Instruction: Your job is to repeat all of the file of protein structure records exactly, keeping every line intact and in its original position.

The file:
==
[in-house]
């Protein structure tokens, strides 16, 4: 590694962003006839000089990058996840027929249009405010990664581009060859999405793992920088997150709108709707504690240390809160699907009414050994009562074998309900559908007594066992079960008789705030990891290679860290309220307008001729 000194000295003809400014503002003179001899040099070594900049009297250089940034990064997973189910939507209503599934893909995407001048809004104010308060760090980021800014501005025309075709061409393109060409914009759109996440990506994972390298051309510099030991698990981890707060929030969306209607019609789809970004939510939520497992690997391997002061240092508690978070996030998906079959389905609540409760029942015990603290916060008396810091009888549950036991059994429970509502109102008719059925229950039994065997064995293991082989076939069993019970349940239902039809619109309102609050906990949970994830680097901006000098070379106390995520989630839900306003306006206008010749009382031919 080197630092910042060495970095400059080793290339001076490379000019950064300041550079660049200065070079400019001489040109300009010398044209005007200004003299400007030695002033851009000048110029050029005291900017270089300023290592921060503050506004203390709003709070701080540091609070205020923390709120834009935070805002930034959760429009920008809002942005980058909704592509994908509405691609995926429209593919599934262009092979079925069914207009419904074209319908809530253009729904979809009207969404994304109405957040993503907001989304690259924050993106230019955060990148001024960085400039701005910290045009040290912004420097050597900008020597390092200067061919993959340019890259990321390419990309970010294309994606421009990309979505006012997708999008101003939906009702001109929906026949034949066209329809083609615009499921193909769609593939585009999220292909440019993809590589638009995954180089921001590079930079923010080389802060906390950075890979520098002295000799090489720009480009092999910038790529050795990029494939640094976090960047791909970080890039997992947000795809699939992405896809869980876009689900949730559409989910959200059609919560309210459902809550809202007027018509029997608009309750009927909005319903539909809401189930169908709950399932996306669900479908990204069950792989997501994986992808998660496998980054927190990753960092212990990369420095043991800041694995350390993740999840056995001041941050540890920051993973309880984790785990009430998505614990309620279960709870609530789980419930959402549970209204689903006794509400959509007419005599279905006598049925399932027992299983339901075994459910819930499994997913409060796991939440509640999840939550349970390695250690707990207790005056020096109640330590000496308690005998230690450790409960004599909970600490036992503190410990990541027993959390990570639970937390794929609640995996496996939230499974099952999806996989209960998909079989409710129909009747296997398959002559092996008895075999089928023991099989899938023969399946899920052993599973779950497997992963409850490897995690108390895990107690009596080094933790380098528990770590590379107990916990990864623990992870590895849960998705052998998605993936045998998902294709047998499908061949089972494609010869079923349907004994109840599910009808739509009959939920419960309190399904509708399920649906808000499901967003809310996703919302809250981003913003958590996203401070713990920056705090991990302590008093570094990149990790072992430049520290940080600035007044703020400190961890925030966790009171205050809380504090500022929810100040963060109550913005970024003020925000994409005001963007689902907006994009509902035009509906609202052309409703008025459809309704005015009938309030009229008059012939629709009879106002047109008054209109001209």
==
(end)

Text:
[in-house]
């Protein structure tokens, strides 16, 4: 590694962003006839000089990058996840027929249009405010990664581009060859999405793992920088997150709108709707504690240390809160699907009414050994009562074998309900559908007594066992079960008789705030990891290679860290309220307008001729 000194000295003809400014503002003179001899040099070594900049009297250089940034990064997973189910939507209503599934893909995407001048809004104010308060760090980021800014501005025309075709061409393109060409914009759109996440990506994972390298051309510099030991698990981890707060929030969306209607019609789809970004939510939520497992690997391997002061240092508690978070996030998906079959389905609540409760029942015990603290916060008396810091009888549950036991059994429970509502109102008719059925229950039994065997064995293991082989076939069993019970349940239902039809619109309102609050906990949970994830680097901006000098070379106390995520989630839900306003306006206008010749009382031919 080197630092910042060495970095400059080793290339001076490379000019950064300041550079660049200065070079400019001489040109300009010398044209005007200004003299400007030695002033851009000048110029050029005291900017270089300023290592921060503050506004203390709003709070701080540091609070205020923390709120834009935070805002930034959760429009920008809002942005980058909704592509994908509405691609995926429209593919599934262009092979079925069914207009419904074209319908809530253009729904979809009207969404994304109405957040993503907001989304690259924050993106230019955060990148001024960085400039701005910290045009040290912004420097050597900008020597390092200067061919993959340019890259990321390419990309970010294309994606421009990309979505006012997708999008101003939906009702001109929906026949034949066209329809083609615009499921193909769609593939585009999220292909440019993809590589638009995954180089921001590079930079923010080389802060906390950075890979520098002295000799090489720009480009092999910038790529050795990029494939640094976090960047791909970080890039997992947000795809699939992405896809869980876009689900949730559409989910959200059609919560309210459902809550809202007027018509029997608009309750009927909005319903539909809401189930169908709950399932996306669900479908990204069950792989997501994986992808998660496998980054927190990753960092212990990369420095043991800041694995350390993740999840056995001041941050540890920051993973309880984790785990009430998505614990309620279960709870609530789980419930959402549970209204689903006794509400959509007419005599279905006598049925399932027992299983339901075994459910819930499994997913409060796991939440509640999840939550349970390695250690707990207790005056020096109640330590000496308690005998230690450790409960004599909970600490036992503190410990990541027993959390990570639970937390794929609640995996496996939230499974099952999806996989209960998909079989409710129909009747296997398959002559092996008895075999089928023991099989899938023969399946899920052993599973779950497997992963409850490897995690108390895990107690009596080094933790380098528990770590590379107990916990990864623990992870590895849960998705052998998605993936045998998902294709047998499908061949089972494609010869079923349907004994109840599910009808739509009959939920419960309190399904509708399920649906808000499901967003809310996703919302809250981003913003958590996203401070713990920056705090991990302590008093570094990149990790072992430049520290940080600035007044703020400190961890925030966790009171205050809380504090500022929810100040963060109550913005970024003020925000994409005001963007689902907006994009509902035009509906609202052309409703008025459809309704005015009938309030009229008059012939629709009879106002047109008054209109001209």